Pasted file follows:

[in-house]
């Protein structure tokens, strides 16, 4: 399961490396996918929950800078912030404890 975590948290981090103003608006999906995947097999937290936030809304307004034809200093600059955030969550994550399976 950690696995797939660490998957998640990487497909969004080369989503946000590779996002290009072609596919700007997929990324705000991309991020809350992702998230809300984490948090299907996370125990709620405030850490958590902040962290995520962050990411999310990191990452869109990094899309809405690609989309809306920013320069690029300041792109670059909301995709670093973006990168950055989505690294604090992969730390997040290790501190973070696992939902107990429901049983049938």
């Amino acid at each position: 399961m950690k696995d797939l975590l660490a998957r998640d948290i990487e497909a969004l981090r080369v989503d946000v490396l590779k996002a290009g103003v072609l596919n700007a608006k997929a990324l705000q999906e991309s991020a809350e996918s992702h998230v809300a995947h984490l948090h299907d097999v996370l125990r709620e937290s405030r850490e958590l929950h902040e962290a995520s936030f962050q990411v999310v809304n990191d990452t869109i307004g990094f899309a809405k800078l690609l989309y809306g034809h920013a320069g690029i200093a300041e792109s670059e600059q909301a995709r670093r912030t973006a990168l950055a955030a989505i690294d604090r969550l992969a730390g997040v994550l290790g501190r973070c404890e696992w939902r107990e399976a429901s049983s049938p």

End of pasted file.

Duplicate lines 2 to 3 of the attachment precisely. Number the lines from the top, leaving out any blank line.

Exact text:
């Protein structure tokens, strides 16, 4: 399961490396996918929950800078912030404890 975590948290981090103003608006999906995947097999937290936030809304307004034809200093600059955030969550994550399976 950690696995797939660490998957998640990487497909969004080369989503946000590779996002290009072609596919700007997929990324705000991309991020809350992702998230809300984490948090299907996370125990709620405030850490958590902040962290995520962050990411999310990191990452869109990094899309809405690609989309809306920013320069690029300041792109670059909301995709670093973006990168950055989505690294604090992969730390997040290790501190973070696992939902107990429901049983049938």
């Amino acid at each position: 399961m950690k696995d797939l975590l660490a998957r998640d948290i990487e497909a969004l981090r080369v989503d946000v490396l590779k996002a290009g103003v072609l596919n700007a608006k997929a990324l705000q999906e991309s991020a809350e996918s992702h998230v809300a995947h984490l948090h299907d097999v996370l125990r709620e937290s405030r850490e958590l929950h902040e962290a995520s936030f962050q990411v999310v809304n990191d990452t869109i307004g990094f899309a809405k800078l690609l989309y809306g034809h920013a320069g690029i200093a300041e792109s670059e600059q909301a995709r670093r912030t973006a990168l950055a955030a989505i690294d604090r969550l992969a730390g997040v994550l290790g501190r973070c404890e696992w939902r107990e399976a429901s049983s049938p």